Jet lag is an included item in the long-haul travel package - it is inevitable, dreaded, and simply exhausting.
You may have heard of the term 'body clock'. Well, this is exactly what jet lag disrupts. Your body clock, aka your circadian rhythms, regulate your sleep-wake cycle, and these rhythms are out of sync when you travel across several time zones.
Travellers often find themselves disoriented for days, never knowing whether they are eating their breakfast at 8am or 8pm, until days later they find themselves perfectly in sync as if they had lived there all their lives.
Joking aside, jet lag can be such a frustrating symptom of long-distance travel, if you do not control it. It often involves:
I would like to stress that this should never deter you from having the best adventures of your life!
After several flights across the Atlantic Ocean, I have learned the best ways to manage the time difference, while making the most out of my trip, and ultimately adapting to my new time zone in 1-2 days.
And I am writing to tell you that following my simple tips will speed up the lengthy synchronisation process, and you will recover much faster than the traveller across the aisle.
So, read on if you want to learn my secrets...
Believe it or not, your battle against jet lag begins when you book your flights. This is because your flight times have a huge impact on your body's response to the new time zone.
I cannot tell you what the best time would be, as I don't know where you are going! But, it is certainly worth researching the best times to fly as selecting these will give you a head start.
And I understand you can often be tempted by price, but you should ask yourself why the flights are so cheap at that time, but not two hours later...
One way to give yourself a head start is to adapt your sleep schedule ever so slightly before you leave.
For example, if you are travelling somewhere that is 5 hours behind your current time zone, try to go to bed 1 or 2 hours later than normal a few days before you leave.
If you do this, it will feel as if there is only a 3 hour time difference, rather than 5. And this will help enormously!
A huge advantage to combating jet lag is to adjust the time on your watch and any devices you are carrying. You may want to gradually adjust the time throughout your flight, but I personally prefer to make the adjustments as soon as I hear the first ding dong signal to get out of my seat.
This way, you are subtly convincing your mind that it is actually 7am, not 12pm. Such a simple thing really does make a huge difference!
A bit of advice: don't change your time settings until you are actually on the flight because otherwise you may miss your gate, and we wouldn't want that, would we...?
I understand if you're sat in the window seat next to complete strangers, you may feel rude for interrupting them.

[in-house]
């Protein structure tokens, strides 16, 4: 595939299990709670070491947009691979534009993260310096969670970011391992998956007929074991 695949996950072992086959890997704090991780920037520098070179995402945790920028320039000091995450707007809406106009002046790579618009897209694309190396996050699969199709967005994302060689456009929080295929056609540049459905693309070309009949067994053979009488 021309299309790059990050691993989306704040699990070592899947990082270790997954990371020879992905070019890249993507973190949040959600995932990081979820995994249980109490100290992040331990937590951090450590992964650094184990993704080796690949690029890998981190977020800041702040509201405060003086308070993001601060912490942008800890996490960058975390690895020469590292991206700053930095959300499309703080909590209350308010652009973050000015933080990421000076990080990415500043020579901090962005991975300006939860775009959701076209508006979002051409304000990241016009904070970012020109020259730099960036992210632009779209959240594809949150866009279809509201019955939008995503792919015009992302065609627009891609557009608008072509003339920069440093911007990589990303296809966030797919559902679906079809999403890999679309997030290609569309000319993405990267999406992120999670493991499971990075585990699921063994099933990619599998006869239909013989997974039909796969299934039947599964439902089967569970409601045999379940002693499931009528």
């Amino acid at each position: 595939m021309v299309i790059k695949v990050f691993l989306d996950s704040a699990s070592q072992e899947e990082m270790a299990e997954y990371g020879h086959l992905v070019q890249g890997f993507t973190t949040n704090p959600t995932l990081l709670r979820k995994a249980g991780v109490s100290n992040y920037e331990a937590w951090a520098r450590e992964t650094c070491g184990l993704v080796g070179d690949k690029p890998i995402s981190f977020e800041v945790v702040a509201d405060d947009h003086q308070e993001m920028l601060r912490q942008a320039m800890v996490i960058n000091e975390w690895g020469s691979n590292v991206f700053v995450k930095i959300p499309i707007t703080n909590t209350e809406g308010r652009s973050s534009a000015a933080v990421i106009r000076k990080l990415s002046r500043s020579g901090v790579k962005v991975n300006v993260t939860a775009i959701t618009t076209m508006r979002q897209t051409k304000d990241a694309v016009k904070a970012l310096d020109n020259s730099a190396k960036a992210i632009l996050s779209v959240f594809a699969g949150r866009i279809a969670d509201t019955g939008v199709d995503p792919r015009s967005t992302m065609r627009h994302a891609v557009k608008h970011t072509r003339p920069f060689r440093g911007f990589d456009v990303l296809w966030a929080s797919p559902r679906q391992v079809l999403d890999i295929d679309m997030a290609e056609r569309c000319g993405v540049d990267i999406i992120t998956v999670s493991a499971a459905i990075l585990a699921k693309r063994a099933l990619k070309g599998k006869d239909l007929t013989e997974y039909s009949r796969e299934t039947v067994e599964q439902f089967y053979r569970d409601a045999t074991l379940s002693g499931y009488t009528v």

With that being said, you really should aim to keep as active as possible on your flight. Not only is it physically good for you to have a little stroll and a stretch, some studies suggest keeping active will actually help you feel less jet lagged.
Sometimes I pretend I am going to the toilet, and while I do actually end up going there, my goal is to actually get a little bit of exercise! And if you don't want to interrupt your fellow passengers too much, simply take the long route back to your seat when you do go!
But, if interrupting your neighbouring passengers is too much of an issue, there are some stretches you can do without leaving your seat.
On your flight, you will most likely be offered several cups of coffee. And it will be a challenge to refuse if you love coffee as much as I do, but you will thank yourself later.
Instead, opt for non-caffeinated drinks!
Some people sleep on the plane no matter what time of day it is. And whether you are a sleeper or not, you really should try to shut your eyes for a while if you are on an overnight flight.
There is nothing worse than disembarking a red-eye flight and realising you did not sleep at all. Trust me, I have done it, and I did not thank myself.
Now, this last point is absolutely vital!
After a long flight, there is nothing more tempting than to just flop onto your hotel bed, and just sleep... But, you need to tell yourself NO!
Do not lie down because I can guarantee you will not get up, and you will then undo all the work you've done so far!
Instead, you should unpack, grab a bite to eat, and then explore. This is especially easy if you are in a city as there will be plenty to distract you from your tiredness. And as you have spent the whole day in a metal tube 40,000ft in the air, you will need some fresh air.
And when it is finally an acceptable bedtime (I class this as 8-10pm), you are free to give in to your body's calls for sleep...
The next morning, you may wake up at an odd time, but you will adapt very quickly as long as you have followed these steps.
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